Bloomington’s 2020 budget heads to council with few changes, stalled bargaining talks mean flat pay for police

 

The 2020 budget that’s included in the Bloomington city council’s meeting packet for this Wednesday is virtually the same as the one that was presented in a series of departmental hearings in August.

It does not include, as a couple of councilmembers had suggested, the creation of a top-level position to direct the city’s action to meet goals related to climate change. The administration’s budget also does not include any additional police officer positions—beyond the two extra officers that were already a part of the budget proposal. The possibility of adding more officers had been suggested by some councilmembers.

Included in the meeting packet is a memo to the council from the city’s director of human resources, Caroline Shaw, that says in writing what councilmembers heard from police union representatives at their most recent meeting, last Wednesday: No contract agreement has been reached between the city and the police. Continue reading “Bloomington’s 2020 budget heads to council with few changes, stalled bargaining talks mean flat pay for police”

Bloomington city council hears from police officers about pay: They are “tired and fed up”

More than four dozen Bloomington police and their family members filled the city council’s chambers Wednesday night. They were there to support members of their collective bargaining team, who addressed the local lawmakers at their regular meeting on the topic of better pay.

The police department’s budget for next year was not on the city council’s agenda for Wednesday.

Still, the show of interest from the Bloomington Police Department (BPD) fit into a general timeframe of budget decisions for 2020. The city council will vote in early October on the budget after getting the final proposal on Sept. 25.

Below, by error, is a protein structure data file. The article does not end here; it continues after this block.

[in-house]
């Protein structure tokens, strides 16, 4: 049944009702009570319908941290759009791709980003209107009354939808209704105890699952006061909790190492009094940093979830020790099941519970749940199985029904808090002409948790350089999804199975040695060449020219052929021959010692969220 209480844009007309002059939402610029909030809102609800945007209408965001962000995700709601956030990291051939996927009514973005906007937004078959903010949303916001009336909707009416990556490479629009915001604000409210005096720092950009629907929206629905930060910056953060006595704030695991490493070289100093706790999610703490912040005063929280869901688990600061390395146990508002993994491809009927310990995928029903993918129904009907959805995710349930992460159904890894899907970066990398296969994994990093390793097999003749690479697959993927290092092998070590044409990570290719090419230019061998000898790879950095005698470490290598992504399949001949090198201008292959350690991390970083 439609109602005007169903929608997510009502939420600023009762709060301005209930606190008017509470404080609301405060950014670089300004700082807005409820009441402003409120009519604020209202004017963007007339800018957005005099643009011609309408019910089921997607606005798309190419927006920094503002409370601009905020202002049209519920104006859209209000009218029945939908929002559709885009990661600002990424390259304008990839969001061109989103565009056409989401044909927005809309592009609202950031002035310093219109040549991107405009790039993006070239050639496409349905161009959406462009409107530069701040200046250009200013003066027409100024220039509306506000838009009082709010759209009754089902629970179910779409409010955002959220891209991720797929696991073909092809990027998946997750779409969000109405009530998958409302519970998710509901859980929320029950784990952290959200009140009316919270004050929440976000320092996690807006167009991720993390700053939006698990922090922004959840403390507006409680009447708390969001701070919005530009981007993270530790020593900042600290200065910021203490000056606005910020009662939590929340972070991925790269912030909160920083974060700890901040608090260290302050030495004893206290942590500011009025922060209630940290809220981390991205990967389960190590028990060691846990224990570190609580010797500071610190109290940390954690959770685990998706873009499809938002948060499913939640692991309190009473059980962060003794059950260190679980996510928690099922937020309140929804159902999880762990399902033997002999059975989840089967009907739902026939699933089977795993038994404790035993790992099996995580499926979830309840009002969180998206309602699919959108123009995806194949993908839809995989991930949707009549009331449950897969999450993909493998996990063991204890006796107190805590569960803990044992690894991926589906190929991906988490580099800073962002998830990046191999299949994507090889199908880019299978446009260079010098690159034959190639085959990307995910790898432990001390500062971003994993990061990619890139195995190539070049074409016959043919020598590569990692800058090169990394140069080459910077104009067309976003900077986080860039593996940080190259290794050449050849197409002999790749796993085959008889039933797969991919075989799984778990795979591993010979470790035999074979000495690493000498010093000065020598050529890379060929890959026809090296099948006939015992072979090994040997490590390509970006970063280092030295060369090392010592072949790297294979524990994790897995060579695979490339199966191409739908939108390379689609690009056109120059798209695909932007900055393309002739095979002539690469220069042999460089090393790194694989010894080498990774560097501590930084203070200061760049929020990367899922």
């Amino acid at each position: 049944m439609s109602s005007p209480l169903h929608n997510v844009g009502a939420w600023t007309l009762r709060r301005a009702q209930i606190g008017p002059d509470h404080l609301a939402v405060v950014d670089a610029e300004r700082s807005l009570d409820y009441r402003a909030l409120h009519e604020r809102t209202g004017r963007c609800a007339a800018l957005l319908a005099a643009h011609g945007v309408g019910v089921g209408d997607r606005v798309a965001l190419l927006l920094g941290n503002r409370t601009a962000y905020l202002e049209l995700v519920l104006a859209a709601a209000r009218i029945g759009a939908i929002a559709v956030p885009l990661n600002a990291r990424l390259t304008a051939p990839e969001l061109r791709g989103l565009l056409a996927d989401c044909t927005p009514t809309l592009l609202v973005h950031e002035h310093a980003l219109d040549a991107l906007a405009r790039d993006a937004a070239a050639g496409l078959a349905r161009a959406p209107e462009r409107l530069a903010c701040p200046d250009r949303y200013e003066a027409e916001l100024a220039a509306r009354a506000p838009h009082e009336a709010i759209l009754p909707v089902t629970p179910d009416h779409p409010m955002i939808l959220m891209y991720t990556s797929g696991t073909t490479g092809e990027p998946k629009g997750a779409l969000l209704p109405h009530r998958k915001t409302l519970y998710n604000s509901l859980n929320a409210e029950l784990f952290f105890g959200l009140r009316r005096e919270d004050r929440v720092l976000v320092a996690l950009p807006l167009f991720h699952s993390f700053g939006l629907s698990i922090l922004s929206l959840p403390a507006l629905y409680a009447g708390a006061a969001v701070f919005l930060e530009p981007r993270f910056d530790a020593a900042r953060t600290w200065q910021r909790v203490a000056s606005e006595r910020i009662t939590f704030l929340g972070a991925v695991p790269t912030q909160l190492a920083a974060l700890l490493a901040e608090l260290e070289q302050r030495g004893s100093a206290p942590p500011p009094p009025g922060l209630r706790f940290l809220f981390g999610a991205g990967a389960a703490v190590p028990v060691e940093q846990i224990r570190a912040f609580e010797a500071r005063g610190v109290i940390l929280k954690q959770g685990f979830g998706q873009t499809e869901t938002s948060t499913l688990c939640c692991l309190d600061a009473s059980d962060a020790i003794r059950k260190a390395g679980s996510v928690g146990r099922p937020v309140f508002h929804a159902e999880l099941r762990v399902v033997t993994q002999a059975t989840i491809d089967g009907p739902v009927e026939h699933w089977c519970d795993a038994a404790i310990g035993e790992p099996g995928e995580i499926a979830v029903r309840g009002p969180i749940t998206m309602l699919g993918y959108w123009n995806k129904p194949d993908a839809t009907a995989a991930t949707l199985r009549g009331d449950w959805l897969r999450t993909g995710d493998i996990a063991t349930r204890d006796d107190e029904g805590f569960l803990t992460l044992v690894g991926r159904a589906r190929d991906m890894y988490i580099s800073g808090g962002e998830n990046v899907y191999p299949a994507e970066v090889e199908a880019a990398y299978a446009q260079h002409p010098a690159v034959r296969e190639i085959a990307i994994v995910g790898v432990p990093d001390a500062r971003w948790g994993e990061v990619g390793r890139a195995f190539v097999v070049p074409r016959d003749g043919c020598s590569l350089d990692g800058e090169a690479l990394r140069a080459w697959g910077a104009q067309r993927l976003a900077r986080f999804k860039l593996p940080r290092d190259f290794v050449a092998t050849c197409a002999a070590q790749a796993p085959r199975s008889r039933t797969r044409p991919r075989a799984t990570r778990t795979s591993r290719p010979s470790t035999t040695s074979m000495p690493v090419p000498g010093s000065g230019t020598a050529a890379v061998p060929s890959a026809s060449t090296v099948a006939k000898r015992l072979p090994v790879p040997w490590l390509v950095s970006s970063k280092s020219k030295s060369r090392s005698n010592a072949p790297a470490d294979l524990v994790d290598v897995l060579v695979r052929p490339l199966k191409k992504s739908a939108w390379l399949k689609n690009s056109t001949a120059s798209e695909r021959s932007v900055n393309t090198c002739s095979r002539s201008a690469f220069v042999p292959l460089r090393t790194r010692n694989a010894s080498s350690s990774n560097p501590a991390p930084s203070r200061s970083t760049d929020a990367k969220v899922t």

A city council chamber filled with police officers also fit the context of current collective bargain negotiations between the police union and the city. Paul Post, who’s president of the Fraternal Order of Police Lodge 88, told councilmembers on Wednesday that the 18-month long negotiations had reached a point when the city’s negotiating team declared an impasse and mediator was brought in.

The result of the mediation process, Post said, had produced a written proposal from the city’s team. Post delivered bad news. “Unfortunately, that proposal was not enough,” Post told councilmembers, adding that it was voted down by union membership, because, “it did not adequately meet the financial needs, nor was it designed to meet the recruiting and retention needs so many of you have recently pointed out.”

Responding to a query from The Beacon, the city administration says it’s putting together some material to add context to the Wednesday’s presentation to the city council given by the police union. Continue reading “Bloomington city council hears from police officers about pay: They are “tired and fed up””